Concerto for violin percussion orchestra (1940, 1959)
Concerto for organ with percussion orchestra (1973)
Eudice Shapiro (violin)
David Craighead (organ)
Los Angeles Percussion Ensemble/William Kraft
rec 1975, 1977
Harrison is well served on disc provided you are prepared to trawl a myriad
His frame of reference is typical of open-minded and eclectic Californian
culture; an affluent state - home to a film industry that paid the bills
for hosts of writers and musicians. Here was a milieu enriched by Europeans
fleeing pogroms and oppression. This culture provided the mulch for Harrison,
and his teachers Cowell and Schoenberg.
The gamelan patter-clatter of the violin work (properly entitled in Esperanto
- Koncherto por la Violono Kun Perkuta Orkestra) has less to do with
Schoenberg than with the singing line of the Alban Berg concerto. Its vitality
echoes into the Leonard Bernstein Serenade flickering with rhythmic
interest. The orchestra employs brake drums (is this where Herrmann's score
for White Witch Doctor got its inspiration?), plumbers' pipes, galvanised
washtubs, coffee cans, flower pots, wind chimes, clock coils - a battery
of clanging metallica. The full complement is rarely used in deafening
complexity. The preference goes to a tinkling reverberating webweave over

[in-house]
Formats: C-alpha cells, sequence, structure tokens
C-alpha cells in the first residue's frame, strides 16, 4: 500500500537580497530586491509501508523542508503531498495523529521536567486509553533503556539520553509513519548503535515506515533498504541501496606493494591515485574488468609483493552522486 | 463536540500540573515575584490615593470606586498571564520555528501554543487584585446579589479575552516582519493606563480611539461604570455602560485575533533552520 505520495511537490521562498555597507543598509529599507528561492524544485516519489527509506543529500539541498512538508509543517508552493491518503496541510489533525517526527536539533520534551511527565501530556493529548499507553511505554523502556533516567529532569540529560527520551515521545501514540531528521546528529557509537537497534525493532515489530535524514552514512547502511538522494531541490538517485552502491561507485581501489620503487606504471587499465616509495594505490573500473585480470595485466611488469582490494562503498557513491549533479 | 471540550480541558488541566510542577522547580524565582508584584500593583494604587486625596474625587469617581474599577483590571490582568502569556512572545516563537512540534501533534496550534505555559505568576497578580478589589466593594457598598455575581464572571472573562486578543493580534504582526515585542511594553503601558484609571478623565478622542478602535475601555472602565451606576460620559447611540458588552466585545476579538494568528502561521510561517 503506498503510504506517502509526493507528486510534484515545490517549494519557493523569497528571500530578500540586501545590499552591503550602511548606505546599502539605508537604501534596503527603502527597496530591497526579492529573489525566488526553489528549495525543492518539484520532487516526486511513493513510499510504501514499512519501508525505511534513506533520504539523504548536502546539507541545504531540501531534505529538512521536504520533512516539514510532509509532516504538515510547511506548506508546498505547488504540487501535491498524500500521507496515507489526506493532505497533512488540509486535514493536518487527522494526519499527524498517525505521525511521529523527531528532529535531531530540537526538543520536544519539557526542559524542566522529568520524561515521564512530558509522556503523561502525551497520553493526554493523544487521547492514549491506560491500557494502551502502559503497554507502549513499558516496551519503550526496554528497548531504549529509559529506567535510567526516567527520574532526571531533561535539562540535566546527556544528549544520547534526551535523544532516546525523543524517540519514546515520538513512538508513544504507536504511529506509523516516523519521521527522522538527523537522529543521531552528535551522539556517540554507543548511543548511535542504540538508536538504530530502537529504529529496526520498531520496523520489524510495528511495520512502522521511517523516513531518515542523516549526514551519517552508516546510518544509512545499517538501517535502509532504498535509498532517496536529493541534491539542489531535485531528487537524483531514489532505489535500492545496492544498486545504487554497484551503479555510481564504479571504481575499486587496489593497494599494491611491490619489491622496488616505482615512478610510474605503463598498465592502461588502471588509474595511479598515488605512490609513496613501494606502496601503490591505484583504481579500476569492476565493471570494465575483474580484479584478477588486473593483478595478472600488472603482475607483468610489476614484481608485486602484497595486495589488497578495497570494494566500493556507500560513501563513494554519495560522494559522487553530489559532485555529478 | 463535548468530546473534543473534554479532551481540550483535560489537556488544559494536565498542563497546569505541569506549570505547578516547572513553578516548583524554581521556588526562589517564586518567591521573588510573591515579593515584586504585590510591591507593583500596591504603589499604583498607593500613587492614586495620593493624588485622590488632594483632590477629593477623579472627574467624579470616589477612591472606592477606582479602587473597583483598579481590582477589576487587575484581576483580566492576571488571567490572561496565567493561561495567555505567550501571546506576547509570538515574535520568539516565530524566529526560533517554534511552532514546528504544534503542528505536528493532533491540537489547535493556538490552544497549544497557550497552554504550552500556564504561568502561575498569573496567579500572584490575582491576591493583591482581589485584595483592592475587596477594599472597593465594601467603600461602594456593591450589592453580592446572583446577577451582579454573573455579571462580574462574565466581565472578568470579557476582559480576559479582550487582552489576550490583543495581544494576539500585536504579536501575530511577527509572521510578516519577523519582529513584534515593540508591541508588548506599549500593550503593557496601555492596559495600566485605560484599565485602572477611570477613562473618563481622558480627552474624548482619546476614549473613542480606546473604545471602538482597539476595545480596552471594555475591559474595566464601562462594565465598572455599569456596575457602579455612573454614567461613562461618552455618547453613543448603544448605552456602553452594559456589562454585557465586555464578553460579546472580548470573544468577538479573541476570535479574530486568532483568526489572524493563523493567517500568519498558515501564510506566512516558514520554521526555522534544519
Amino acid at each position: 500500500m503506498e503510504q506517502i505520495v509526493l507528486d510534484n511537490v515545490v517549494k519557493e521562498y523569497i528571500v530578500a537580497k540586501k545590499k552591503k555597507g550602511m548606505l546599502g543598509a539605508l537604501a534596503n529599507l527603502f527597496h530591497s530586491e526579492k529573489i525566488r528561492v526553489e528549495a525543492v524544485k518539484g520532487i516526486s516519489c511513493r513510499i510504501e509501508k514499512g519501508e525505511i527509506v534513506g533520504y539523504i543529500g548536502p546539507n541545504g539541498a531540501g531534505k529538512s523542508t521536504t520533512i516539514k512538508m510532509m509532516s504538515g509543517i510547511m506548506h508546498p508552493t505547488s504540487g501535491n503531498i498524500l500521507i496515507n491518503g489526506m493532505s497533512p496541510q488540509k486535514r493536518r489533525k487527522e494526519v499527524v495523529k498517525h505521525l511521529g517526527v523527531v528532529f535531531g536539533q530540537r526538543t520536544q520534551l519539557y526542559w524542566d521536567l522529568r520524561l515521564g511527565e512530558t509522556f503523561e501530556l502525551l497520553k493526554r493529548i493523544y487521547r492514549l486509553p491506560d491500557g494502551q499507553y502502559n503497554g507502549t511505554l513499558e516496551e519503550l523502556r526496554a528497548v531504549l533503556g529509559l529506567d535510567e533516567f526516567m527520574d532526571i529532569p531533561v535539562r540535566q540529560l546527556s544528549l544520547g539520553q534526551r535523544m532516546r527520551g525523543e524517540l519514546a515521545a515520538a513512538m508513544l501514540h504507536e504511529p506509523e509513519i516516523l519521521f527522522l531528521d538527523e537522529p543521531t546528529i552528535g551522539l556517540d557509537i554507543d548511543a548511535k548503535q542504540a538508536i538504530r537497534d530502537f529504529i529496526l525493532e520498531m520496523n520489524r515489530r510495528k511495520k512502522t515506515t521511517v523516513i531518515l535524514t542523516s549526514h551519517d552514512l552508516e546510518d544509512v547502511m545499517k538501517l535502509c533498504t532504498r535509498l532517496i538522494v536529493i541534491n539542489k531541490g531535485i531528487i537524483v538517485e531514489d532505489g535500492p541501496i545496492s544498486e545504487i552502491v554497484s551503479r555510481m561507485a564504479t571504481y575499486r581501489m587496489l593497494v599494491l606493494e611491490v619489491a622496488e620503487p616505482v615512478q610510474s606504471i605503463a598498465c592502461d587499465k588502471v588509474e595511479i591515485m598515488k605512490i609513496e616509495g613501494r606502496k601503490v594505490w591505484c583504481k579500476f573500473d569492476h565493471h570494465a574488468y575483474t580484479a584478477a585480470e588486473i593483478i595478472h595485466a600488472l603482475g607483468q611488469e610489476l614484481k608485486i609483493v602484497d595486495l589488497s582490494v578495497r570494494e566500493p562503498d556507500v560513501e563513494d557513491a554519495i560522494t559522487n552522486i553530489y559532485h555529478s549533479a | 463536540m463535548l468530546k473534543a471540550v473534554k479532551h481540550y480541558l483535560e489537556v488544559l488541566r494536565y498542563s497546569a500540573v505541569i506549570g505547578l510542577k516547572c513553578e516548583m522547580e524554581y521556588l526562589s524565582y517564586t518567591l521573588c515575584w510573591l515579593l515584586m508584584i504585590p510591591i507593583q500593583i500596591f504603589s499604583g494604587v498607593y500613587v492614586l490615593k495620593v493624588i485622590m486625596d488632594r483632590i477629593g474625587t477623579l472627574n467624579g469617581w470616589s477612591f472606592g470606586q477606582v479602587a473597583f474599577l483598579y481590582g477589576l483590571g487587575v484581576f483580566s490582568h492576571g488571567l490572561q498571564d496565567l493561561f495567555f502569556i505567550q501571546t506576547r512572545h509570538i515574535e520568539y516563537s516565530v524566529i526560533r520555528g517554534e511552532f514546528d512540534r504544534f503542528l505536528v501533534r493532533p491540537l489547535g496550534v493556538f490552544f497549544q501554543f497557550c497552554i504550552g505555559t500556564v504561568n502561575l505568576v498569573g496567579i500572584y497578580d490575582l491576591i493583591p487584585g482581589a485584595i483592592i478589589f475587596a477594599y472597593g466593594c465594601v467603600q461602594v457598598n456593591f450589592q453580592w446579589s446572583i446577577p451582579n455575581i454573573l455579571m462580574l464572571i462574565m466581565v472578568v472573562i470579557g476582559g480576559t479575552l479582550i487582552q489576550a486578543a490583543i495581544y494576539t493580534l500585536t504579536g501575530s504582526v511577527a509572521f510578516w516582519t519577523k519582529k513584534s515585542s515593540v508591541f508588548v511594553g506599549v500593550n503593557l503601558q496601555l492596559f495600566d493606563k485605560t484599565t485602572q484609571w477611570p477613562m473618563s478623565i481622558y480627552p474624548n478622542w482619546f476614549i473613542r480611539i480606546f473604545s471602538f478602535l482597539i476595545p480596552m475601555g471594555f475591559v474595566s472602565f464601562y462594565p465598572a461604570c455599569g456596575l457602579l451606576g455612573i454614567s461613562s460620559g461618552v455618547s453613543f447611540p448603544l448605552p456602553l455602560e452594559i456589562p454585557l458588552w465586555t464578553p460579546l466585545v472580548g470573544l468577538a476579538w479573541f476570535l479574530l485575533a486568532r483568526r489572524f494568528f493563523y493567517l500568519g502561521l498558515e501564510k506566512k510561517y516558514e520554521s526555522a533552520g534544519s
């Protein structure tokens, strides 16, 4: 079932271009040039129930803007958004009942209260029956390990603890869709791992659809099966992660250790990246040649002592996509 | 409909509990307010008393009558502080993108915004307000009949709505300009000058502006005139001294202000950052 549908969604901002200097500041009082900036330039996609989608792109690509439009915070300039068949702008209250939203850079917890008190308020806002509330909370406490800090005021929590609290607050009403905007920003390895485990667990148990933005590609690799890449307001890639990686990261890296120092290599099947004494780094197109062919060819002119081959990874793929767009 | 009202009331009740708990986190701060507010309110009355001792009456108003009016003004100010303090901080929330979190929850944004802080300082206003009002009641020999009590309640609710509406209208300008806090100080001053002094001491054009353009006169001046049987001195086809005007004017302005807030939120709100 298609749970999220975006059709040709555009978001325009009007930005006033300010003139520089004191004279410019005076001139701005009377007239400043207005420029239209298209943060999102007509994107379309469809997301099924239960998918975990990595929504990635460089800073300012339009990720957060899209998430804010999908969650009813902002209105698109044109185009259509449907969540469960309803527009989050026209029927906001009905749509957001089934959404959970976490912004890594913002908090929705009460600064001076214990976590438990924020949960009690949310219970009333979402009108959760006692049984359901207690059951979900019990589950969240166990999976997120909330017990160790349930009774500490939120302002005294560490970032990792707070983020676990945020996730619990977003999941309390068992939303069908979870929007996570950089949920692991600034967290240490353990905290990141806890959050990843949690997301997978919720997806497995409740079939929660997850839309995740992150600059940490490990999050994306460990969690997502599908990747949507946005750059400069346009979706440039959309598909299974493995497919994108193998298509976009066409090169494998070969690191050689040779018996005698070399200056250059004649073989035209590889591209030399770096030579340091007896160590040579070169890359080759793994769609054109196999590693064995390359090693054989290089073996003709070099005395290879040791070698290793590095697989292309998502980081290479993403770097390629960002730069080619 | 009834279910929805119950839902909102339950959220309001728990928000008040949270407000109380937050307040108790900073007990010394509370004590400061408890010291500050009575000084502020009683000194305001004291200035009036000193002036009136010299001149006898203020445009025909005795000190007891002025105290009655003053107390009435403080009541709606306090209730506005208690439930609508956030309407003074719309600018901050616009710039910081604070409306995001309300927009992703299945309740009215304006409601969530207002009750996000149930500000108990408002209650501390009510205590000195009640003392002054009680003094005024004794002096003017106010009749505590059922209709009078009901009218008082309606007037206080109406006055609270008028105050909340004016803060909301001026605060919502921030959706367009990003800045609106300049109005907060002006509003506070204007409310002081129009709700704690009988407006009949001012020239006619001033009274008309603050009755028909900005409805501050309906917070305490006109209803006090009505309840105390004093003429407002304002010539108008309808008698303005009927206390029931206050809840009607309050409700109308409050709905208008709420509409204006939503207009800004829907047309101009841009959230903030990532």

which echoing staccato the legato of the violin floats in a spiced cantabile.
The work has been played in concert by Eudice Shapiro and before her by Anahid
Ajemin. The organ work follows a similar pattern with the juxtaposition of
chanting keyboard lines chastened by dissonance and counterpointed by slow
or fast counter-patterns from the percussion. The concerto (no Esperanto
this time) is in five movements with the centre of gravity being a trio of
sections (andante - largo - canons and choruses). The canons drift
in leisurely convoy with Vaughan Williams' Second and Eighth symphonies.
The flanking allegros are a combination of warm extruded Franck, Poulenc
and dance rhythms.
Short measure I am afraid but a pairing of ineluctable logic. The age of
the recordings does not show. This will be welcomed by the open-minded.
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